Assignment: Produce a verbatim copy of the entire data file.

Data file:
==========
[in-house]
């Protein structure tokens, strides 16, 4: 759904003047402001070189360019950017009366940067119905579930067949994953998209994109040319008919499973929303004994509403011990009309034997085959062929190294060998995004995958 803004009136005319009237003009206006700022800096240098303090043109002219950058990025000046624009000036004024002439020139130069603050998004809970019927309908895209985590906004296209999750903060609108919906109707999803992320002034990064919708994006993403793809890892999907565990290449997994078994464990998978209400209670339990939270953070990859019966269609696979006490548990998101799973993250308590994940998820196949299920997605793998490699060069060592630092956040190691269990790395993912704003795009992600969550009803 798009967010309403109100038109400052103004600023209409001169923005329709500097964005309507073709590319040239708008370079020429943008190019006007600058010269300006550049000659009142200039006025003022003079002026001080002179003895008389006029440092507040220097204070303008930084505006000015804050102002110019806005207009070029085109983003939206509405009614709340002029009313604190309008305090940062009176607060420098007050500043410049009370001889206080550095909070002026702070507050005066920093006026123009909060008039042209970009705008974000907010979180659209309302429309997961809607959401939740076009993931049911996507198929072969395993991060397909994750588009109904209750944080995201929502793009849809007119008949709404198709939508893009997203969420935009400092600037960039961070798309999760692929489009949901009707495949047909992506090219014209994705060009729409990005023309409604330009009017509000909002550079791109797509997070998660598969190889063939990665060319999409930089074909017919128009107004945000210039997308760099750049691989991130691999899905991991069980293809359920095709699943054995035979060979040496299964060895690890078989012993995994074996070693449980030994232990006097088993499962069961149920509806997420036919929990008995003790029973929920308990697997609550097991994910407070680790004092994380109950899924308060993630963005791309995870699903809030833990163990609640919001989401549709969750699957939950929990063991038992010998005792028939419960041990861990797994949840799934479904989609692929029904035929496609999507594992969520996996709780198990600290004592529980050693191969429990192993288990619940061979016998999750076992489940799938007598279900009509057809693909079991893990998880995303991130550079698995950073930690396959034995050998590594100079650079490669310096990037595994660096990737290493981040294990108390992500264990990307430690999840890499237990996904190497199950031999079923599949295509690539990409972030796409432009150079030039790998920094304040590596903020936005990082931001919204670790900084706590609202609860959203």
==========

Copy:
[in-house]
């Protein structure tokens, strides 16, 4: 759904003047402001070189360019950017009366940067119905579930067949994953998209994109040319008919499973929303004994509403011990009309034997085959062929190294060998995004995958 803004009136005319009237003009206006700022800096240098303090043109002219950058990025000046624009000036004024002439020139130069603050998004809970019927309908895209985590906004296209999750903060609108919906109707999803992320002034990064919708994006993403793809890892999907565990290449997994078994464990998978209400209670339990939270953070990859019966269609696979006490548990998101799973993250308590994940998820196949299920997605793998490699060069060592630092956040190691269990790395993912704003795009992600969550009803 798009967010309403109100038109400052103004600023209409001169923005329709500097964005309507073709590319040239708008370079020429943008190019006007600058010269300006550049000659009142200039006025003022003079002026001080002179003895008389006029440092507040220097204070303008930084505006000015804050102002110019806005207009070029085109983003939206509405009614709340002029009313604190309008305090940062009176607060420098007050500043410049009370001889206080550095909070002026702070507050005066920093006026123009909060008039042209970009705008974000907010979180659209309302429309997961809607959401939740076009993931049911996507198929072969395993991060397909994750588009109904209750944080995201929502793009849809007119008949709404198709939508893009997203969420935009400092600037960039961070798309999760692929489009949901009707495949047909992506090219014209994705060009729409990005023309409604330009009017509000909002550079791109797509997070998660598969190889063939990665060319999409930089074909017919128009107004945000210039997308760099750049691989991130691999899905991991069980293809359920095709699943054995035979060979040496299964060895690890078989012993995994074996070693449980030994232990006097088993499962069961149920509806997420036919929990008995003790029973929920308990697997609550097991994910407070680790004092994380109950899924308060993630963005791309995870699903809030833990163990609640919001989401549709969750699957939950929990063991038992010998005792028939419960041990861990797994949840799934479904989609692929029904035929496609999507594992969520996996709780198990600290004592529980050693191969429990192993288990619940061979016998999750076992489940799938007598279900009509057809693909079991893990998880995303991130550079698995950073930690396959034995050998590594100079650079490669310096990037595994660096990737290493981040294990108390992500264990990307430690999840890499237990996904190497199950031999079923599949295509690539990409972030796409432009150079030039790998920094304040590596903020936005990082931001919204670790900084706590609202609860959203």